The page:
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Oh, mightly LJ minds, vast, cool, and unsympathetic! - Elf M. Sternberg
Oh, mightly LJ minds, vast, cool, and unsympathetic!
Calling all SQL Geeks! I have a strange SELECT statement need. I have a table, the rows of which may be sorted in any number of ways. Regardless of the way it's sorted, I want to find the row where, say, event.date = "2008-07-05", and find the next and previous rows. The dates will not be contiguous; they may be seperated by weeks or even months, nor will the request necessarily be sorted by date.

Right now I'm creating a prev/cur/next queue and iterating through the result rows until I hit the entry I'm looking for, then iterating one more time to get the "next" entry. That hardly seems satisfactory. It seems natural to me that SQL would have something like this.

I've looked at the SELECT documentation from MySQL and there doesn't seem to be much there that would help me.

Current Mood: annoyed annoyed
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12 comments or Leave a comment
urox From: urox Date: July 25th, 2008 10:25 pm (UTC) (Link)
If you were using DB2, I would say use the scrollable cursors feature. I don't know if that is in other sql database products. Alternatively, see if there is a FETCH FIRST ROW or FETCH 1 ROW.

See if you can get access to the following website:

I *think* it's public as I can see it in a google website. But do a search on the select-statement there.
featheredfrog From: featheredfrog Date: July 25th, 2008 10:27 pm (UTC) (Link)
Can't you index the date field?
ibsulon From: ibsulon Date: July 25th, 2008 10:40 pm (UTC) (Link)
You have just described the prototypical example for the need of a cursor.


Combine with a temporary table for your needs.
dossy From: dossy Date: July 26th, 2008 01:19 am (UTC) (Link)
If you could ORDER BY event.date, then getting the current and next row is easy as:

WHERE event.date = 'some date'
ORDER BY event.date

What you're asking for, in the worst-case is O(n) - linear search aka full table scan. In other words, you can't use the WHERE clause, you have to ORDER BY event.date and iterate through the rows as you're doing. SQL is optimal when relational algebra (selection, projection, rename, etc.) can be applied to a set of data (i.e., tables).

If it doesn't seem satisfactory, it's because you're using the wrong tool (i.e., RDBMS) to solve your problem.
(Deleted comment)
zanfur From: zanfur Date: July 26th, 2008 03:33 am (UTC) (Link)
That only works if the data is sorted by date, and if the date field was unique, and if you add an ORDER BY clause to the second and third SELECTs. This data may be sorted in any fashion, and he needs the previous and next for whatever sorting order.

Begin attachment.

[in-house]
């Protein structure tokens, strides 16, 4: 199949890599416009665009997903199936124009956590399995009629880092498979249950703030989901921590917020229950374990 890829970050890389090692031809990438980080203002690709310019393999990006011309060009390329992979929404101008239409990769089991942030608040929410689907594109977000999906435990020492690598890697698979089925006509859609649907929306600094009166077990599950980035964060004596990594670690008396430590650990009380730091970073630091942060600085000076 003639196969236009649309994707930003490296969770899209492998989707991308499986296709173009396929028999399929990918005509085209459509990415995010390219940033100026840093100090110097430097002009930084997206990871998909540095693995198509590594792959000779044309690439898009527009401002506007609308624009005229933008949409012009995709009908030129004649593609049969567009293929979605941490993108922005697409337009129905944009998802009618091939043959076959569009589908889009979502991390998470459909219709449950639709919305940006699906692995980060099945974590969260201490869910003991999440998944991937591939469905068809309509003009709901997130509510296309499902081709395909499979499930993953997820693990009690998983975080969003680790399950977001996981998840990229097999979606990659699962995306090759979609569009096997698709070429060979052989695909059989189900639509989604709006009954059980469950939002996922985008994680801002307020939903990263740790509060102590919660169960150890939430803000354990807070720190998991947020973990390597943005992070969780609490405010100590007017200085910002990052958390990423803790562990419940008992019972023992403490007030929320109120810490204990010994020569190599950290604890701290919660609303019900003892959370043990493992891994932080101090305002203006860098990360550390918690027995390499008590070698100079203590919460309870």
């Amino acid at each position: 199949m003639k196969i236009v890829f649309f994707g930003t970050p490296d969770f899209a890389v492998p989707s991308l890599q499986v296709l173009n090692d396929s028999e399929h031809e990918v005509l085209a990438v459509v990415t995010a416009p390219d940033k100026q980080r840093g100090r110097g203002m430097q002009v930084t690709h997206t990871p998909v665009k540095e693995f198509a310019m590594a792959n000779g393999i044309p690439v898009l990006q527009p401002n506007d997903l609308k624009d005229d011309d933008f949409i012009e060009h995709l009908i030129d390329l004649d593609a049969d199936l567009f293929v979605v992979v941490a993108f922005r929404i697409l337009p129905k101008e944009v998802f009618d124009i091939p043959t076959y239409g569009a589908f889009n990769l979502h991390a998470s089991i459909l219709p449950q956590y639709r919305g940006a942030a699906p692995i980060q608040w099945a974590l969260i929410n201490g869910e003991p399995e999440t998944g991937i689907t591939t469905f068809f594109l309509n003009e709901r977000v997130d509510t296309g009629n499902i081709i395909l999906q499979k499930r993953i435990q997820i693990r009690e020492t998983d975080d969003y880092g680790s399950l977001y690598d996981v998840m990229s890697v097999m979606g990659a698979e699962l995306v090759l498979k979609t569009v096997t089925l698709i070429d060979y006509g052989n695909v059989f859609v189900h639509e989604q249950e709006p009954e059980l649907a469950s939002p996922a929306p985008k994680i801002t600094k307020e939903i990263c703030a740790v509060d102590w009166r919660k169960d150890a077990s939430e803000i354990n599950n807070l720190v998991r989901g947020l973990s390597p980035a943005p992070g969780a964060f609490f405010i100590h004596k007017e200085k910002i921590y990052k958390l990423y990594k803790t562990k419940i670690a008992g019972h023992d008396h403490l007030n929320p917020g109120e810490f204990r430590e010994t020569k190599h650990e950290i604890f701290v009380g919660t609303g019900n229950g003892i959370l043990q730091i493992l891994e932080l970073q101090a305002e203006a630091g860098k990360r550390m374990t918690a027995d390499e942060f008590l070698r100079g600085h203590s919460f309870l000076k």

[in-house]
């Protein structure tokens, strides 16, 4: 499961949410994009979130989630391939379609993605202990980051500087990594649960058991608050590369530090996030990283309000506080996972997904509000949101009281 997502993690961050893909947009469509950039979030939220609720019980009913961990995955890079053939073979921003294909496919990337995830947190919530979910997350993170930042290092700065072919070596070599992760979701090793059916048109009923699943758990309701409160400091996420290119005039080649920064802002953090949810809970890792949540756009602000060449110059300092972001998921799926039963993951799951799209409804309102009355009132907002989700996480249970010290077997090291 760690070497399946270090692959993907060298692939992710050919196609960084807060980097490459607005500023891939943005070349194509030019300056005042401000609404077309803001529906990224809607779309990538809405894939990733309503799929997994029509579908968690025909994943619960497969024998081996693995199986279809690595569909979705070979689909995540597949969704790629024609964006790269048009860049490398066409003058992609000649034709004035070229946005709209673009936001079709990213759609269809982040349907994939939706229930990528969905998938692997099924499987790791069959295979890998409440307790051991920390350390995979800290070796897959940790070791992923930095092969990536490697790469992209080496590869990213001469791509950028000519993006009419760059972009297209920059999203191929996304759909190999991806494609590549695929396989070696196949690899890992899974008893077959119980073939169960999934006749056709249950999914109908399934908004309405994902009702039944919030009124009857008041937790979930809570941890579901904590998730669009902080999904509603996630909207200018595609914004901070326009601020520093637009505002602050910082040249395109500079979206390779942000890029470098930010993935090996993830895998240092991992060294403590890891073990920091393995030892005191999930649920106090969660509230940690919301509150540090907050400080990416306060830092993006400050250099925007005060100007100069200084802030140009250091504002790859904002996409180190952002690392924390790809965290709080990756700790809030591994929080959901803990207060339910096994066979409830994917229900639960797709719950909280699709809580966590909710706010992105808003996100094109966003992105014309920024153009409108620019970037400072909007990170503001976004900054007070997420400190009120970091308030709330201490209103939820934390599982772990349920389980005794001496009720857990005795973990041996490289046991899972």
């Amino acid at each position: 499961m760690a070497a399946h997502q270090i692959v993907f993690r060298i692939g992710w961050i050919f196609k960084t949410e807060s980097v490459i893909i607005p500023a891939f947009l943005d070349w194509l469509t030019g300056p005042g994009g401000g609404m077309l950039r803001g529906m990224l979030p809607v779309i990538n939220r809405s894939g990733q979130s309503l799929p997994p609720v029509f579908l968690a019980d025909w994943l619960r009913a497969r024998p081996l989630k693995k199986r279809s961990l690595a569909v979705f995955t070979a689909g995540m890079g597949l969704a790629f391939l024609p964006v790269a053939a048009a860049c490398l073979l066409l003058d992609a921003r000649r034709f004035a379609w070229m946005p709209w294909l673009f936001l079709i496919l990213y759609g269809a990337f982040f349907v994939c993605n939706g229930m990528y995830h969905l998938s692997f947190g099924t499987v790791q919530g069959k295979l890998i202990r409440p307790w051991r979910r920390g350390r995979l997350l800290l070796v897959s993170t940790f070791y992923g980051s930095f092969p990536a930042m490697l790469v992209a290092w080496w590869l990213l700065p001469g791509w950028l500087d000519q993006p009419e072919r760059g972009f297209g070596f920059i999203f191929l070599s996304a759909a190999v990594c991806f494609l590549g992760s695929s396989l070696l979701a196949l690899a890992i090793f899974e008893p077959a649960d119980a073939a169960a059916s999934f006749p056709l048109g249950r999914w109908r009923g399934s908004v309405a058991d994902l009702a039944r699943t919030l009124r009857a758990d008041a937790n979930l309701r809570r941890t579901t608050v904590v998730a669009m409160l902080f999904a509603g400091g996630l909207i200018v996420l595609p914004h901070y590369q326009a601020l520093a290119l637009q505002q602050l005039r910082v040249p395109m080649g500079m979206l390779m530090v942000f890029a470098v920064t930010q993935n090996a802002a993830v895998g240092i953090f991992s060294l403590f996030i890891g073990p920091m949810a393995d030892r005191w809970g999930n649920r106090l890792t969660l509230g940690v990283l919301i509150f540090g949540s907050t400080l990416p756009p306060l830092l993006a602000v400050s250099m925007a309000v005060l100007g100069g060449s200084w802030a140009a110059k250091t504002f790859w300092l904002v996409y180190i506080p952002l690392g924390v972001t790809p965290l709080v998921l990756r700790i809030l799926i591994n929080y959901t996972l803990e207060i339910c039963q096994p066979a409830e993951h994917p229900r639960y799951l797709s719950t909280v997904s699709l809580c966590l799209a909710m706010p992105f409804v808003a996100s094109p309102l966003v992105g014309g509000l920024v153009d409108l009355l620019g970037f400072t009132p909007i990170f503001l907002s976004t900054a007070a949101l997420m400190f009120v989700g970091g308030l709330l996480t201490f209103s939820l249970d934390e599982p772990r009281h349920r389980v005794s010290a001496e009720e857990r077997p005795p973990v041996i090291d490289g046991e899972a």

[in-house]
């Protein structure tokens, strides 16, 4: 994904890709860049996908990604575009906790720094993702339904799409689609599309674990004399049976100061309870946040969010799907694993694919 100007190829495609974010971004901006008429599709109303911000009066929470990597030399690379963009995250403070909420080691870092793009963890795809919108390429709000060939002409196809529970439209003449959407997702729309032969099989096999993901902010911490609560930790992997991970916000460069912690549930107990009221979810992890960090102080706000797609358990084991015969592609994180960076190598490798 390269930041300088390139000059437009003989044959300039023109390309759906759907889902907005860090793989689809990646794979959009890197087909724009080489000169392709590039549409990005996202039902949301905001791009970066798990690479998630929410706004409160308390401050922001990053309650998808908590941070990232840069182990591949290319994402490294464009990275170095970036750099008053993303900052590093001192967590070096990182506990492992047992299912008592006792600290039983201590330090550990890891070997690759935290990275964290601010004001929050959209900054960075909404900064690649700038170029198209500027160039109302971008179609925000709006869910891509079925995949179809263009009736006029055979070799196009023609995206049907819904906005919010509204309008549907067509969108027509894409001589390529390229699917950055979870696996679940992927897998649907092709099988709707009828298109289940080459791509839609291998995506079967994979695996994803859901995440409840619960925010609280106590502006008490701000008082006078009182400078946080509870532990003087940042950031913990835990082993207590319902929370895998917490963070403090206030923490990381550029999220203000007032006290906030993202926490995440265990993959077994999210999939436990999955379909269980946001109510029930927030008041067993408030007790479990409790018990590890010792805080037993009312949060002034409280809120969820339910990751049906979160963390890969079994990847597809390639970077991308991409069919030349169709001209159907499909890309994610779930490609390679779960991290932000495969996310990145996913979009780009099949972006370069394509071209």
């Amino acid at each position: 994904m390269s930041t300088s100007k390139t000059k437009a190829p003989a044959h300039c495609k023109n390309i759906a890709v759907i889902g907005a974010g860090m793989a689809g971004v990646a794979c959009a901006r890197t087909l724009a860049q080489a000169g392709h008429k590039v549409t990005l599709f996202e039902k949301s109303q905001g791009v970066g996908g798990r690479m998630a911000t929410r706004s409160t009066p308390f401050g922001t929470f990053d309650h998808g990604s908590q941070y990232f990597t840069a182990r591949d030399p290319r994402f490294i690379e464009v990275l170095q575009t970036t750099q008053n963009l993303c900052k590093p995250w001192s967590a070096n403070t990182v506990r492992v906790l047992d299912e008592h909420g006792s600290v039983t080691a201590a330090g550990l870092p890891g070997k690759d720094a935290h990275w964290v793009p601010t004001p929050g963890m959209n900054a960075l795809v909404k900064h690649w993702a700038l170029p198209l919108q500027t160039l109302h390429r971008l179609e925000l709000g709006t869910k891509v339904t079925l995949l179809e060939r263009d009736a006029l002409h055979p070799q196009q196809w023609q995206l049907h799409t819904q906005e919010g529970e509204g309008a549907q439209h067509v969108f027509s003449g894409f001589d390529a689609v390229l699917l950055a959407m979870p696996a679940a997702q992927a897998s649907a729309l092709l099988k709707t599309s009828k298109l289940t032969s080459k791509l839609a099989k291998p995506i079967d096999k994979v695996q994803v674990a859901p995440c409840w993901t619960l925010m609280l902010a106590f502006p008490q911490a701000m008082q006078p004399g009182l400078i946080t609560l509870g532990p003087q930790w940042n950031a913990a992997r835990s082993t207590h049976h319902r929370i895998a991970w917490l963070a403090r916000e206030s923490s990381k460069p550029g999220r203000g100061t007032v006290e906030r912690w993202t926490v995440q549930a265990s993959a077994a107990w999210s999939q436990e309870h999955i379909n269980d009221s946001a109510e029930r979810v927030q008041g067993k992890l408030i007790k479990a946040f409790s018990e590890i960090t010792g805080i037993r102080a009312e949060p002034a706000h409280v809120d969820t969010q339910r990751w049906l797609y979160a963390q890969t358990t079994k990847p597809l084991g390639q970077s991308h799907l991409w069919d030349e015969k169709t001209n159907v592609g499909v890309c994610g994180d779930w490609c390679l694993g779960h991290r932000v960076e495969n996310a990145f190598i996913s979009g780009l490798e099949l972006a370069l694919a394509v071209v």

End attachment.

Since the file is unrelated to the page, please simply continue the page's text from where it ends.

Only way I can think of is by using a cursor.
zanfur From: zanfur Date: July 26th, 2008 03:42 am (UTC) (Link)
err, that was supposed to be a response to duskwuff.

Anyway, I think two statements will get the job done, presuming the sort happens the same way both times:

SELECT id as targetrowid, data FROM table WHERE date = :target ORDER BY sortfield LIMIT 2
SELECT data FROM table WHERE id < :targetrowid ORDER BY sortfield DESC LIMIT 1

There are a number of variations of this that could work, using two statements. Using just one...you could possibly do it with a large three-way self-referential cross join, but it would be fugly. Subselects would be a lot cleaner to read.
fallenpegasus From: fallenpegasus Date: July 26th, 2008 05:25 am (UTC) (Link)
I would put those two SELECT into a UNION, so that there is only one round trip thru the parser, planner, optimizer, and db engines.
zanfur From: zanfur Date: July 26th, 2008 05:52 am (UTC) (Link)
I would too, if I didn't need the result of the first one to run the second. How would correlate the id returned by the first query with the second query?

I can see using a cursor and keeping track of the "last" as you iterate through, but that's ugly and slow. I can see looking up an id and then using that id to look up the immediately previous or following (or both, with a union). I can't seem to find a way of doing it in a single select or union of selects, unless there are uniqueness constraints on the date and sort order fields, which haven't been specified as unique.

Using subselects would get you what the single round-trip, but still use multiple select statements. Then, you could also just use a store procedure, too.
(Deleted comment)
cadetstar From: cadetstar Date: July 26th, 2008 02:02 pm (UTC) (Link)


If this is in Rails, my suggestion would be something on this nature:

@events = Event.find(:all, :conditions => {whatever}, :sort => {how you're sorting})
@mainevent = @events.find(:first, :conditions => {:date => params[:dateyourelookingfor]})
@beforevent = @events[@events.index(@mainevent) - 1]
@afterevent = @events[@events.index(@mainevent) + 1]

Though...I'm a big fan of make it work, then make it pretty so you know that it *can* be done before finding the best way to do it.

en_ki From: en_ki Date: July 26th, 2008 09:52 pm (UTC) (Link)
It's frankly pretty strange that you want to do this, so I'm reluctant to think about how to solve that specific problem instead of thinking about whether it's the right problem to solve.
12 comments or Leave a comment